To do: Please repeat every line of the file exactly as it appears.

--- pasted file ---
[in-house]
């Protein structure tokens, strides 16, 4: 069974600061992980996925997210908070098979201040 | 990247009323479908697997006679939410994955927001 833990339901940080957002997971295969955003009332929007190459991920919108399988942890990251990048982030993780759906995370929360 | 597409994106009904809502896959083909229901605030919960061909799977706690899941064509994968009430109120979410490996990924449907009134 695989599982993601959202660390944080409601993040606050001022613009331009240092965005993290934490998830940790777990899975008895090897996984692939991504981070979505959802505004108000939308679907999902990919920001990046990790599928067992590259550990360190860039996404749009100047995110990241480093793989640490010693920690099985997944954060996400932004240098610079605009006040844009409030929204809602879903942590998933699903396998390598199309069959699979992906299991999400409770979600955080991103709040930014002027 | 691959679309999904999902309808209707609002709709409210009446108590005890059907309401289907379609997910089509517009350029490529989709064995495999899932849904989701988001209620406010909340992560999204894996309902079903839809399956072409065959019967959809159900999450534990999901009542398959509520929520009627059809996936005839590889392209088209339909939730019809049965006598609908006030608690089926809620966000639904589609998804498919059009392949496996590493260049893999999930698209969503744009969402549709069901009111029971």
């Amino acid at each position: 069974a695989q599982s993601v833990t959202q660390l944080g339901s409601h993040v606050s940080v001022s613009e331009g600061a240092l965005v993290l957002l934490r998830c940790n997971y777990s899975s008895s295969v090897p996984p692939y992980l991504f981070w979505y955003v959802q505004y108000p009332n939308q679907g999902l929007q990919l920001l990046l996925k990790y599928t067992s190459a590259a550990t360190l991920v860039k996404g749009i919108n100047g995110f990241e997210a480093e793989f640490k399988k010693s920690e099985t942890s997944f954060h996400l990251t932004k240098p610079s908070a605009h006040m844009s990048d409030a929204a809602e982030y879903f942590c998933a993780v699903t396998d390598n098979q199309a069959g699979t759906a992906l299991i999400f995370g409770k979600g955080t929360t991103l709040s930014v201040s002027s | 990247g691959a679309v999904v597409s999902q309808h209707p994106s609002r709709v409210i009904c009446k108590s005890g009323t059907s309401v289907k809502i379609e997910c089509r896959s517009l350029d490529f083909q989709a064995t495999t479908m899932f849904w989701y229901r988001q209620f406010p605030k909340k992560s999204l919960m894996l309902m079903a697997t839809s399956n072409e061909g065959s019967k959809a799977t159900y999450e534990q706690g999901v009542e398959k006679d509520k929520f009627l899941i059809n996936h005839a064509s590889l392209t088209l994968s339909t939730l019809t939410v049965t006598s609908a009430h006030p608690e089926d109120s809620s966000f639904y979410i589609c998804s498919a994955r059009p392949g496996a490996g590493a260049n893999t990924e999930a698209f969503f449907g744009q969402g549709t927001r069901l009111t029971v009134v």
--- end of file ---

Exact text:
[in-house]
């Protein structure tokens, strides 16, 4: 069974600061992980996925997210908070098979201040 | 990247009323479908697997006679939410994955927001 833990339901940080957002997971295969955003009332929007190459991920919108399988942890990251990048982030993780759906995370929360 | 597409994106009904809502896959083909229901605030919960061909799977706690899941064509994968009430109120979410490996990924449907009134 695989599982993601959202660390944080409601993040606050001022613009331009240092965005993290934490998830940790777990899975008895090897996984692939991504981070979505959802505004108000939308679907999902990919920001990046990790599928067992590259550990360190860039996404749009100047995110990241480093793989640490010693920690099985997944954060996400932004240098610079605009006040844009409030929204809602879903942590998933699903396998390598199309069959699979992906299991999400409770979600955080991103709040930014002027 | 691959679309999904999902309808209707609002709709409210009446108590005890059907309401289907379609997910089509517009350029490529989709064995495999899932849904989701988001209620406010909340992560999204894996309902079903839809399956072409065959019967959809159900999450534990999901009542398959509520929520009627059809996936005839590889392209088209339909939730019809049965006598609908006030608690089926809620966000639904589609998804498919059009392949496996590493260049893999999930698209969503744009969402549709069901009111029971």
């Amino acid at each position: 069974a695989q599982s993601v833990t959202q660390l944080g339901s409601h993040v606050s940080v001022s613009e331009g600061a240092l965005v993290l957002l934490r998830c940790n997971y777990s899975s008895s295969v090897p996984p692939y992980l991504f981070w979505y955003v959802q505004y108000p009332n939308q679907g999902l929007q990919l920001l990046l996925k990790y599928t067992s190459a590259a550990t360190l991920v860039k996404g749009i919108n100047g995110f990241e997210a480093e793989f640490k399988k010693s920690e099985t942890s997944f954060h996400l990251t932004k240098p610079s908070a605009h006040m844009s990048d409030a929204a809602e982030y879903f942590c998933a993780v699903t396998d390598n098979q199309a069959g699979t759906a992906l299991i999400f995370g409770k979600g955080t929360t991103l709040s930014v201040s002027s | 990247g691959a679309v999904v597409s999902q309808h209707p994106s609002r709709v409210i009904c009446k108590s005890g009323t059907s309401v289907k809502i379609e997910c089509r896959s517009l350029d490529f083909q989709a064995t495999t479908m899932f849904w989701y229901r988001q209620f406010p605030k909340k992560s999204l919960m894996l309902m079903a697997t839809s399956n072409e061909g065959s019967k959809a799977t159900y999450e534990q706690g999901v009542e398959k006679d509520k929520f009627l899941i059809n996936h005839a064509s590889l392209t088209l994968s339909t939730l019809t939410v049965t006598s609908a009430h006030p608690e089926d109120s809620s966000f639904y979410i589609c998804s498919a994955r059009p392949g496996a490996g590493a260049n893999t990924e999930a698209f969503f449907g744009q969402g549709t927001r069901l009111t029971v009134v």